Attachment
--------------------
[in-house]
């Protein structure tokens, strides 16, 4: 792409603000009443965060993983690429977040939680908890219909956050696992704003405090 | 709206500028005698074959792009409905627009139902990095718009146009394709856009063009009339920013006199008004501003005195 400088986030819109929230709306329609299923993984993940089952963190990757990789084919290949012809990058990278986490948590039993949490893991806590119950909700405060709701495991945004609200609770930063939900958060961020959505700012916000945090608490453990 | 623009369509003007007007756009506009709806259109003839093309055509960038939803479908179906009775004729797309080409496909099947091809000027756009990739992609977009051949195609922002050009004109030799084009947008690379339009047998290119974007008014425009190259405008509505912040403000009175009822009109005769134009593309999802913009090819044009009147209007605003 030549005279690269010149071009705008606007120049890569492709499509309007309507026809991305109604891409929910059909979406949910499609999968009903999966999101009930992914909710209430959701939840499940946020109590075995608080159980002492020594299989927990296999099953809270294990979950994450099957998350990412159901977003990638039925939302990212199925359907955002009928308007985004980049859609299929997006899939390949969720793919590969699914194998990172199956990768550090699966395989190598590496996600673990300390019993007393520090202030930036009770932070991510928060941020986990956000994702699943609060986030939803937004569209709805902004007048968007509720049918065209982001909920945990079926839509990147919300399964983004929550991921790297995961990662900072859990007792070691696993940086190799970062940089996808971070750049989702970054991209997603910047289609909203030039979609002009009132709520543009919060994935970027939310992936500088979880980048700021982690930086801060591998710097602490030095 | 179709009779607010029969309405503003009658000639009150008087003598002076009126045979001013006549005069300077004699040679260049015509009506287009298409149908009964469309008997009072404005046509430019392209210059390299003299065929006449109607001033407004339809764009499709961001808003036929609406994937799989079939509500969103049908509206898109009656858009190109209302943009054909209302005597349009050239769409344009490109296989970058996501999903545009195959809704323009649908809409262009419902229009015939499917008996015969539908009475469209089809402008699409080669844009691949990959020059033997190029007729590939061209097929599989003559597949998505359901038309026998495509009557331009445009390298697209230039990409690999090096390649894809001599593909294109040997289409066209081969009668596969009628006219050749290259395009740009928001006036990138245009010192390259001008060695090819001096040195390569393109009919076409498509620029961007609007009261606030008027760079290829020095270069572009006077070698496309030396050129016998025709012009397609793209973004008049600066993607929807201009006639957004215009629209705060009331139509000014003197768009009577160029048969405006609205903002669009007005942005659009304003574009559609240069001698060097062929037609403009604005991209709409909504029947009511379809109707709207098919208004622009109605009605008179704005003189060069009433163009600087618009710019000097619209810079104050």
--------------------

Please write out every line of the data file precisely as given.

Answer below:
[in-house]
């Protein structure tokens, strides 16, 4: 792409603000009443965060993983690429977040939680908890219909956050696992704003405090 | 709206500028005698074959792009409905627009139902990095718009146009394709856009063009009339920013006199008004501003005195 400088986030819109929230709306329609299923993984993940089952963190990757990789084919290949012809990058990278986490948590039993949490893991806590119950909700405060709701495991945004609200609770930063939900958060961020959505700012916000945090608490453990 | 623009369509003007007007756009506009709806259109003839093309055509960038939803479908179906009775004729797309080409496909099947091809000027756009990739992609977009051949195609922002050009004109030799084009947008690379339009047998290119974007008014425009190259405008509505912040403000009175009822009109005769134009593309999802913009090819044009009147209007605003 030549005279690269010149071009705008606007120049890569492709499509309007309507026809991305109604891409929910059909979406949910499609999968009903999966999101009930992914909710209430959701939840499940946020109590075995608080159980002492020594299989927990296999099953809270294990979950994450099957998350990412159901977003990638039925939302990212199925359907955002009928308007985004980049859609299929997006899939390949969720793919590969699914194998990172199956990768550090699966395989190598590496996600673990300390019993007393520090202030930036009770932070991510928060941020986990956000994702699943609060986030939803937004569209709805902004007048968007509720049918065209982001909920945990079926839509990147919300399964983004929550991921790297995961990662900072859990007792070691696993940086190799970062940089996808971070750049989702970054991209997603910047289609909203030039979609002009009132709520543009919060994935970027939310992936500088979880980048700021982690930086801060591998710097602490030095 | 179709009779607010029969309405503003009658000639009150008087003598002076009126045979001013006549005069300077004699040679260049015509009506287009298409149908009964469309008997009072404005046509430019392209210059390299003299065929006449109607001033407004339809764009499709961001808003036929609406994937799989079939509500969103049908509206898109009656858009190109209302943009054909209302005597349009050239769409344009490109296989970058996501999903545009195959809704323009649908809409262009419902229009015939499917008996015969539908009475469209089809402008699409080669844009691949990959020059033997190029007729590939061209097929599989003559597949998505359901038309026998495509009557331009445009390298697209230039990409690999090096390649894809001599593909294109040997289409066209081969009668596969009628006219050749290259395009740009928001006036990138245009010192390259001008060695090819001096040195390569393109009919076409498509620029961007609007009261606030008027760079290829020095270069572009006077070698496309030396050129016998025709012009397609793209973004008049600066993607929807201009006639957004215009629209705060009331139509000014003197768009009577160029048969405006609205903002669009007005942005659009304003574009559609240069001698060097062929037609403009604005991209709409909504029947009511379809109707709207098919208004622009109605009605008179704005003189060069009433163009600087618009710019000097619209810079104050």